Ofsted is facing questions about why an academy’s decision to remove students from its roll in Year 11 without demonstrating that this was in the students’ interests has not been recorded as off-rolling.
The SEND Action Group has queried Ofsted’s findings from an inspection into the East Point Academy, in Lowestoft, Suffolk, which is run by the high-profile Inspiration Trust.
The group has asked why the removal of students from the school roll was not classed as off-rolling in the report, when a seemingly identical practice referred to in another report published the same week resulted in Holte School, in Birmingham, being downgraded for off-rolling.
A spokesperson for the SEND Action Group said: “In two different inspection reports published last week, Ofsted have found that schools had taken pupils who were in alternative provision off their rolls and were not able to demonstrate that this was done in pupils' interests.
“However, Ofsted has only identified off-rolling as taking place at one of these schools and not the other. Well, what is the difference?”
Ofsted fears of student off-rolling
The SEND Action group has questioned Ofsted on social media about the difference between the two reports but not received a response.
Ofsted defines off-rolling as: “The practice of removing a pupil from the school roll without a formal, permanent exclusion or by encouraging a parent to remove their child from the school roll, when the removal is primarily in the interests of the school rather than in the best interests of the pupil.”
It inspected East Point Academy because Ofsted chief inspector Amanda Spielman was concerned about pupil movement and potential off-rolling taking place.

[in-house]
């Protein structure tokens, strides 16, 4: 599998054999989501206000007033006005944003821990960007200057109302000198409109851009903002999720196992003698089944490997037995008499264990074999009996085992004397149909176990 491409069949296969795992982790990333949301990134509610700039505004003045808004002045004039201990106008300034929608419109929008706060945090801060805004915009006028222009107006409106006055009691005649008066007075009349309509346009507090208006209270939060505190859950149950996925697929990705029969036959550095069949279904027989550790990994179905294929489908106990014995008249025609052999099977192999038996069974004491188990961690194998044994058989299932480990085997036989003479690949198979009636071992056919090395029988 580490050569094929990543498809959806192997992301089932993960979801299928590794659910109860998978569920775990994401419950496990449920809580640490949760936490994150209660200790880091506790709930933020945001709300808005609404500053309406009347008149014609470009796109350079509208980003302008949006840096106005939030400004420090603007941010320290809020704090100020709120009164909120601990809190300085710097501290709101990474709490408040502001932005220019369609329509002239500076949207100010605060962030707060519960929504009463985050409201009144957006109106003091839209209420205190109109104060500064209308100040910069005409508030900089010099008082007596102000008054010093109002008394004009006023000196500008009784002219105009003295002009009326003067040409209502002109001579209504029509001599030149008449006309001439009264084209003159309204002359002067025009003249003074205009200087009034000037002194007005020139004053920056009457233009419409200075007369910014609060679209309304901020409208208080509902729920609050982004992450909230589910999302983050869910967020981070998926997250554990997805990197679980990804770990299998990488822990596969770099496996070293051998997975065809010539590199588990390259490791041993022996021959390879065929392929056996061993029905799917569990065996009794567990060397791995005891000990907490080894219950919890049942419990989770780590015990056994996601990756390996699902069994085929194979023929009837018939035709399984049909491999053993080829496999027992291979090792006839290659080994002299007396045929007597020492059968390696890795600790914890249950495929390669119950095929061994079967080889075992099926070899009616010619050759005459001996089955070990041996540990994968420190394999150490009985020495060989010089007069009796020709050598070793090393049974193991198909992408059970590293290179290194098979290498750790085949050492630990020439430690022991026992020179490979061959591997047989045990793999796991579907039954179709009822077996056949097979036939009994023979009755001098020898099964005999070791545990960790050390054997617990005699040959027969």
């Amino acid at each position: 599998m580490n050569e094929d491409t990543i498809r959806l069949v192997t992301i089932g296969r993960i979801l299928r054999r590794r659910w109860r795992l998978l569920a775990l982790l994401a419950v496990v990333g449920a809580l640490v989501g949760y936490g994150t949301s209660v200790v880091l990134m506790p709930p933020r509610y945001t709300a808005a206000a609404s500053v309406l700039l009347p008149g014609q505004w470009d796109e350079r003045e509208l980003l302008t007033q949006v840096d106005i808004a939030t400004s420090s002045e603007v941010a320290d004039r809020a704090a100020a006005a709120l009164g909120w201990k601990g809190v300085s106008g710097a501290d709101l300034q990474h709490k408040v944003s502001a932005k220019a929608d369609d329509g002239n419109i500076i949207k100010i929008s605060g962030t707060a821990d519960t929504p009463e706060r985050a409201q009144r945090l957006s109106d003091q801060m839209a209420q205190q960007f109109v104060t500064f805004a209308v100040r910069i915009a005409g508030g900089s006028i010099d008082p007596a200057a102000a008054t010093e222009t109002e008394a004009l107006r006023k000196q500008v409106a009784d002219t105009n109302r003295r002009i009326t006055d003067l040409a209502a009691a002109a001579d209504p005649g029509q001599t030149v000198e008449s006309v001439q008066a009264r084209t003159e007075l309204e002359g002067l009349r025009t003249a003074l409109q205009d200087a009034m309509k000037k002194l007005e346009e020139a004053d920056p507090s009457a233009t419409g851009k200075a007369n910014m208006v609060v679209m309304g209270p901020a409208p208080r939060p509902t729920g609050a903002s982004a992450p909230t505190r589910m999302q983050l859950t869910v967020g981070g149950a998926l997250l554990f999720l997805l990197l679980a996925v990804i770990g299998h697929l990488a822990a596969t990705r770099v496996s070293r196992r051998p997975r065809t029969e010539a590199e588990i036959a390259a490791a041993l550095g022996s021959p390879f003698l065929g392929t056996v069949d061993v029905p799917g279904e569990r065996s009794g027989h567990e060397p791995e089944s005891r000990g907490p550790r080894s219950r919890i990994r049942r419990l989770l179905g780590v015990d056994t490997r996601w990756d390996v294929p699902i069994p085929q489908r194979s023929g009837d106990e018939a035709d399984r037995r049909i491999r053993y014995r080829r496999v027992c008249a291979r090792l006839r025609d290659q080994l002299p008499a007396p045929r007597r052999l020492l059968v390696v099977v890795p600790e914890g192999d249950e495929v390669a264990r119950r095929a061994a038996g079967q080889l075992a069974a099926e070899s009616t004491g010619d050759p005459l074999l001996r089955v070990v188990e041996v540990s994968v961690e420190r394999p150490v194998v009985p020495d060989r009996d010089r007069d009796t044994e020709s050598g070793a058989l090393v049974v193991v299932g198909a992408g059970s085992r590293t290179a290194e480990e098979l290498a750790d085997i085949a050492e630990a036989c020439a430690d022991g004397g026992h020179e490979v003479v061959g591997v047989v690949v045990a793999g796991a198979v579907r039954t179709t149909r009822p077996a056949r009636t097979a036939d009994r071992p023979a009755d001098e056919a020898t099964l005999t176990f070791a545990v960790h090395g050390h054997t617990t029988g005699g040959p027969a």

The Ofsted report into East Point Academy found that some students were taken off the school roll in Year 11 and that leaders could not show this "was in pupils’ best interests, or why they had not followed the statutory guidance on the use of alternative provision and kept pupils dual registered for the purposes of the census”.
However, the report did not describe this as off-rolling. It also noted that this practice no longer took place at the school and that students had been returned to the school's roll.
When asked if it considered that East Point Academy had carried out off-rolling, an Ofsted spokesperson said: "The report speaks for itself and we have no further comment to make."
Inspiration Trust – first set up by academies minister Lord Agnew, who has since cut ties with the muti-academy trust – has said that Ofsted did not find evidence of off-rolling taking place.
A spokesperson said: “In its East Point inspection, Ofsted made explicitly clear that there is no evidence of off-rolling, and that Inspiration Trust intervened to improve administrative processes around the student roll.
"Inspiration Trust had already recognised improvements were needed and these were made, including stopping the Suffolk-wide practice around AP school rolls.
“We took the inspection extremely seriously and the issue of inclusion. We have gone above and beyond Ofsted’s recommendations to ensure that inclusion is centre stage at Inspiration Trust, for instance holding a trust-wide inclusion conference and putting in place a new inclusion strategy. We will continue to provide support and challenge to our schools to ensure that we all have the very best practice.”
In the inspection report into Holte School, published last week, Ofsted said: “Leaders could not give inspectors a clear reason why they remove these pupils from the school roll in Year 11.
"There is no evidence that this practice benefits the pupils. It means that information the government publishes about the school is not accurate. Ofsted refers to this practice as ‘off-rolling’.
"It should not happen.”